because we all need to dream a little
With Hidden Noise by Marcel Duchamp,1916. Readymade sculpture of brass, string and unknown object. Philadelphia Museum of Art, The Louise and Walter Arensberg Collection.

Jen Graves wrote in The Stranger:


  On Easter Day in 1916, the artist Marcel Duchamp—the man who invented the readymade (or is “invented” the right word?)—gave his friend Walter Arensberg a ball of nautical twine and asked Arensberg to insert an object into the center of the ball. Duchamp asked Arensberg not to tell him what was in the center of his own artwork. He sandwiched the ball between two brass plates held together by four screws, and titled the sculpture With Hidden Noise because when you shake it, the secret contents make a rattling sound.


Read the rest on The Stranger.

I am posting a Duchamp today because Scott Kindall created a a web-based program that will compete with YOU in a chess match as if you were playing against Master Duchamp himself. Kindall writes on Playing Duchamp:


  Based on 72 recorded tournament games by played by Marcel Duchamp in the 1920s and 1930s alongside conversations with Jennifer Shahade, a chess and Duchamp expert, I abstracted various principles regarding his chess strategies. From this knowledge, I modified the GNU Chess code, under GPL license.


I played him and lost in 24 moves. I think I might have done better if I didn’t mix up which was my king and which was the queen. PROTIP: The queen is the one with the crown.

With Hidden Noise by Marcel Duchamp,1916. Readymade sculpture of brass, string and unknown object. Philadelphia Museum of Art, The Louise and Walter Arensberg Collection.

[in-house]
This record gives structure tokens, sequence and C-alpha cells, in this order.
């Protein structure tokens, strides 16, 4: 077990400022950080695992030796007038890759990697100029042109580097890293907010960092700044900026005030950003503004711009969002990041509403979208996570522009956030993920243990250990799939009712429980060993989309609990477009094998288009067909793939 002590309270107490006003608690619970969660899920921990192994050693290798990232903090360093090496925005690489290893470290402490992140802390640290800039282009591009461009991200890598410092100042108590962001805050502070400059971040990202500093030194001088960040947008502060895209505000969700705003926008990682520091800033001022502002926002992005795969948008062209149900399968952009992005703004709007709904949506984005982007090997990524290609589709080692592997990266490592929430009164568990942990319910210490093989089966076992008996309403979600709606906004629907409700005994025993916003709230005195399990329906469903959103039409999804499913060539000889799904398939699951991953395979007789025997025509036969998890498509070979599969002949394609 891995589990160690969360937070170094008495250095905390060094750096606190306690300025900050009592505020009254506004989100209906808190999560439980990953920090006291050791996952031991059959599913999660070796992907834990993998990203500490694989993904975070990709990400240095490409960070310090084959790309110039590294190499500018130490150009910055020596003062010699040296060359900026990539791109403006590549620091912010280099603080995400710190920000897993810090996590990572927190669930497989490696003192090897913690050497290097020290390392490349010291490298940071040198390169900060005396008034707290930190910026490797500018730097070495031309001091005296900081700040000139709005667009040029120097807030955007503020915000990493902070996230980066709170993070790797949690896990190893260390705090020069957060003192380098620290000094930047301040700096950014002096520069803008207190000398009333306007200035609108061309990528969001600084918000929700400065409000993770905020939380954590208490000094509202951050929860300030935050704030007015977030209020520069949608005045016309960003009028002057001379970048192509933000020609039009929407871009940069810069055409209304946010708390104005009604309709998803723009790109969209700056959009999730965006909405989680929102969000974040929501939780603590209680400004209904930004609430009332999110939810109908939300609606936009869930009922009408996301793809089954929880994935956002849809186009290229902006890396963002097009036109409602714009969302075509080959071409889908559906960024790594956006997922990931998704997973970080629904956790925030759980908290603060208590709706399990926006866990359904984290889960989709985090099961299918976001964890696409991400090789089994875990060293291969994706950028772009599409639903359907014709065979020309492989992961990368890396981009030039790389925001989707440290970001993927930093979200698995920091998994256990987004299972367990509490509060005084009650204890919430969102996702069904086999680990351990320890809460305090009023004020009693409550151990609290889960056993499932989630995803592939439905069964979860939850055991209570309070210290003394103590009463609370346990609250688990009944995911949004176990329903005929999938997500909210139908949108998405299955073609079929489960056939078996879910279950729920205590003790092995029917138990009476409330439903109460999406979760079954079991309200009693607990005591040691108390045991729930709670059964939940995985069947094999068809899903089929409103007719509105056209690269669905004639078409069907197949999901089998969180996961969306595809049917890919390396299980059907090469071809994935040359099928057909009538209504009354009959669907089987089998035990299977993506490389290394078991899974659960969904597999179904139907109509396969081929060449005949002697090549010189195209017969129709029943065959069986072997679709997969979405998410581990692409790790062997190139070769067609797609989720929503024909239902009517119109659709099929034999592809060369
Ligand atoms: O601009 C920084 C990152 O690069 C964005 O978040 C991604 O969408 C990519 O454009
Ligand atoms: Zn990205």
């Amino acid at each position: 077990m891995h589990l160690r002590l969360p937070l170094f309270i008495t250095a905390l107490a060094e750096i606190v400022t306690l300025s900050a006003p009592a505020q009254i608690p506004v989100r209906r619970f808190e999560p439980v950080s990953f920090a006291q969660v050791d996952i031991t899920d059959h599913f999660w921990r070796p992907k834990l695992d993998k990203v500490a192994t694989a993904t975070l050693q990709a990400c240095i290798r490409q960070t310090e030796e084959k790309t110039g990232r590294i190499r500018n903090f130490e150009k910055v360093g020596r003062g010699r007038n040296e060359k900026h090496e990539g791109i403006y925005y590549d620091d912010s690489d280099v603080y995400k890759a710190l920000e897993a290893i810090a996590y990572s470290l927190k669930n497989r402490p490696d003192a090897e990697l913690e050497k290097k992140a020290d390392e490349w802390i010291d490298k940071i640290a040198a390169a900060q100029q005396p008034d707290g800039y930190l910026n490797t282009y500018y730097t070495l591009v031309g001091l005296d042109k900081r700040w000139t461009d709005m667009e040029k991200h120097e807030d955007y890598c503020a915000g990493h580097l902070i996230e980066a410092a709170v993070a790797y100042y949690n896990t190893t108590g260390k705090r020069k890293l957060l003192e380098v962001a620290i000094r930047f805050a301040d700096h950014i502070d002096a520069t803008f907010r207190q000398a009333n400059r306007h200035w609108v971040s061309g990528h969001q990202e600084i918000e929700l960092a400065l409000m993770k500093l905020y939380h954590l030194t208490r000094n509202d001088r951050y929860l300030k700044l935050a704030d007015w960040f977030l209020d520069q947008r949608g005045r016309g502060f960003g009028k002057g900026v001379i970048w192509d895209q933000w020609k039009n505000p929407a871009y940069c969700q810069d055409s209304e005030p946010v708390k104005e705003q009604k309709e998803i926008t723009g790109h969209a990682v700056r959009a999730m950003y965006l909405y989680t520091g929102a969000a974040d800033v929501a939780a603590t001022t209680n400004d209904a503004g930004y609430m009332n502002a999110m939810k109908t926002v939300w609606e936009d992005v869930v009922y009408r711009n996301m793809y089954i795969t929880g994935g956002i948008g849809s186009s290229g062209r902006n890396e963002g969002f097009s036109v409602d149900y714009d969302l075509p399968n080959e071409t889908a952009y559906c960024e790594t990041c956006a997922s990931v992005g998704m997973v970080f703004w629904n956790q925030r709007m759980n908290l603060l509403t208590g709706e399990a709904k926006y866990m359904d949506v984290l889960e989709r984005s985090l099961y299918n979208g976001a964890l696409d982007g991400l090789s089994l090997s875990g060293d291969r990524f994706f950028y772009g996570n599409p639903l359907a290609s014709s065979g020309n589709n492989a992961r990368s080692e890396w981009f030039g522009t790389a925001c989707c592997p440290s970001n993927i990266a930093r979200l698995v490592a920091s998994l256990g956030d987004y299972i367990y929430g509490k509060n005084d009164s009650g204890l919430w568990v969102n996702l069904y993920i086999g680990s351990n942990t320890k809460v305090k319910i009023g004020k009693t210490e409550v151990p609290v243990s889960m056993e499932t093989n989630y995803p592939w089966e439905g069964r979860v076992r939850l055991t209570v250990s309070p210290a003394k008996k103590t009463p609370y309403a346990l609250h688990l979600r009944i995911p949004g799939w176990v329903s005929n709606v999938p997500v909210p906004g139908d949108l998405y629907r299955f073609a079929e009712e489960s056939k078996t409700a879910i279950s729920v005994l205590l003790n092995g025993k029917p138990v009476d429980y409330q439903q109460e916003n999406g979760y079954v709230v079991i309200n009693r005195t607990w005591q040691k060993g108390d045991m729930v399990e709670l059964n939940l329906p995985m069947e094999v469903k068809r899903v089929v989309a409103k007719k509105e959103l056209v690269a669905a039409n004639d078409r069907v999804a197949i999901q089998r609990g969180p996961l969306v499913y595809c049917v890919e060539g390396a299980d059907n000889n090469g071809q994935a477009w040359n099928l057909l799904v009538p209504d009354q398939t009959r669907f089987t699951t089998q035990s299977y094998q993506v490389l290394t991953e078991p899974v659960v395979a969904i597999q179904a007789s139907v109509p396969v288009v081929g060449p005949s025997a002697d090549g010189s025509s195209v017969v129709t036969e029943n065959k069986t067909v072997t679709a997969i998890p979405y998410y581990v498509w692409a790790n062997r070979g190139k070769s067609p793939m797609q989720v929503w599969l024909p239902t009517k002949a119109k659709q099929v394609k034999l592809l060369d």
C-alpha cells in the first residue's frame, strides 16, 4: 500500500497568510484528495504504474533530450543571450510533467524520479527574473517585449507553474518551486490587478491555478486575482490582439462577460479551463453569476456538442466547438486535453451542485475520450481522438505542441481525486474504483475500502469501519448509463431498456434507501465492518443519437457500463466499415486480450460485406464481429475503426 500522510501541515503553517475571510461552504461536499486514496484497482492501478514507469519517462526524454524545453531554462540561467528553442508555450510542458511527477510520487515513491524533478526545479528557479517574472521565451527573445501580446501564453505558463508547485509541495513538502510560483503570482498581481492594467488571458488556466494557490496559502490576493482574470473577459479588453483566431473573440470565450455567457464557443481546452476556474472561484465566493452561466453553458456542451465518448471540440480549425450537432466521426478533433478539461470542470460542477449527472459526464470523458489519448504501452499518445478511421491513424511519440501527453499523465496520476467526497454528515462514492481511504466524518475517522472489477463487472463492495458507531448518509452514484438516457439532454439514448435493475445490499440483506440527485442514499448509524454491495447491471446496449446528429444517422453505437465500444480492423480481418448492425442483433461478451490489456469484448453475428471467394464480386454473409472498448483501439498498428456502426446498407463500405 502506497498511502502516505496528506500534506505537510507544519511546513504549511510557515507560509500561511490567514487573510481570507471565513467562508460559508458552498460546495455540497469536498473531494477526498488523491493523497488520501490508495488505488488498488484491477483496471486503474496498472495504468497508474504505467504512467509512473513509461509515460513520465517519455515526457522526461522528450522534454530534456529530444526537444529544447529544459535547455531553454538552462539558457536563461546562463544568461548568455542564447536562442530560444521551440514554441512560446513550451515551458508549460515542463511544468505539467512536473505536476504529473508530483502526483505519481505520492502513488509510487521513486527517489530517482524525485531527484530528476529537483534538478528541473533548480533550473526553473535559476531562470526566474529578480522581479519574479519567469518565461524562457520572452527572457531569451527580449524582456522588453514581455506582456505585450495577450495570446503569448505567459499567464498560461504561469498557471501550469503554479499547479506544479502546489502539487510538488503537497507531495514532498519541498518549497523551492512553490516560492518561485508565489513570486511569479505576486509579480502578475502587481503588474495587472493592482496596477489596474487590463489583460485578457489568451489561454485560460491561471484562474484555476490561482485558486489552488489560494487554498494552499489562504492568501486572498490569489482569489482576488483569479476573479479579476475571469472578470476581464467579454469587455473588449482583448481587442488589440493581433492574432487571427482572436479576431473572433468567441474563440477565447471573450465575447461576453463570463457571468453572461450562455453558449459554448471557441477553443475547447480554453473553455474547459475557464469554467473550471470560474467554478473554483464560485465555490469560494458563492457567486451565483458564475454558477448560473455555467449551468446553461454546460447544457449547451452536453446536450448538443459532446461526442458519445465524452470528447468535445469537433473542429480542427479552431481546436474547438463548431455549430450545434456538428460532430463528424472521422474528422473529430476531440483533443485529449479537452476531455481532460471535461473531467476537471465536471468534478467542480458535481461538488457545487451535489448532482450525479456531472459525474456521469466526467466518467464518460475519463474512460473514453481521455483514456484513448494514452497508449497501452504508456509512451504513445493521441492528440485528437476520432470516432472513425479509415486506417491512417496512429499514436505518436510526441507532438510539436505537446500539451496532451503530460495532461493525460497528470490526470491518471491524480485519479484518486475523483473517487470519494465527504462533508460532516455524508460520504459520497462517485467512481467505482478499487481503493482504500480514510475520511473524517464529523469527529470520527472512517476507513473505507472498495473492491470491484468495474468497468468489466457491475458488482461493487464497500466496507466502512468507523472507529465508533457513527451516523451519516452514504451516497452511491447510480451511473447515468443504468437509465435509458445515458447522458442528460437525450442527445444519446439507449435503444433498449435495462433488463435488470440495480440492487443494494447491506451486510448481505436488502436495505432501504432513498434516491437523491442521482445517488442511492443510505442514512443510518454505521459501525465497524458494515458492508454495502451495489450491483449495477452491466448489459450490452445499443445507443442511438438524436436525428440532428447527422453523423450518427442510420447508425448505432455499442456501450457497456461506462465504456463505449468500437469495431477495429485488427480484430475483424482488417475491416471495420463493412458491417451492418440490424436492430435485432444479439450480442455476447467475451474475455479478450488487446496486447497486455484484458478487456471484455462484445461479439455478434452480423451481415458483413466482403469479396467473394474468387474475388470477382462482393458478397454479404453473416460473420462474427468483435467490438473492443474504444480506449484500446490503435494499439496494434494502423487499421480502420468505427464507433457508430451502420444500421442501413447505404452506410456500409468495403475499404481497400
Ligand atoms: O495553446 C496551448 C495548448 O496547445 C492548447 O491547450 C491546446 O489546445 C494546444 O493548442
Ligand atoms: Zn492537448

Jen Graves wrote in The Stranger:

On Easter Day in 1916, the artist Marcel Duchamp—the man who invented the readymade (or is “invented” the right word?)—gave his friend Walter Arensberg a ball of nautical twine and asked Arensberg to insert an object into the center of the ball. Duchamp asked Arensberg not to tell him what was in the center of his own artwork. He sandwiched the ball between two brass plates held together by four screws, and titled the sculpture With Hidden Noise because when you shake it, the secret contents make a rattling sound.

Read the rest on The Stranger.

I am posting a Duchamp today because Scott Kindall created a a web-based program that will compete with YOU in a chess match as if you were playing against Master Duchamp himself. Kindall writes on Playing Duchamp:

Based on 72 recorded tournament games by played by Marcel Duchamp in the 1920s and 1930s alongside conversations with Jennifer Shahade, a chess and Duchamp expert, I abstracted various principles regarding his chess strategies. From this knowledge, I modified the GNU Chess code, under GPL license.

I played him and lost in 24 moves. I think I might have done better if I didn’t mix up which was my king and which was the queen. PROTIP: The queen is the one with the crown.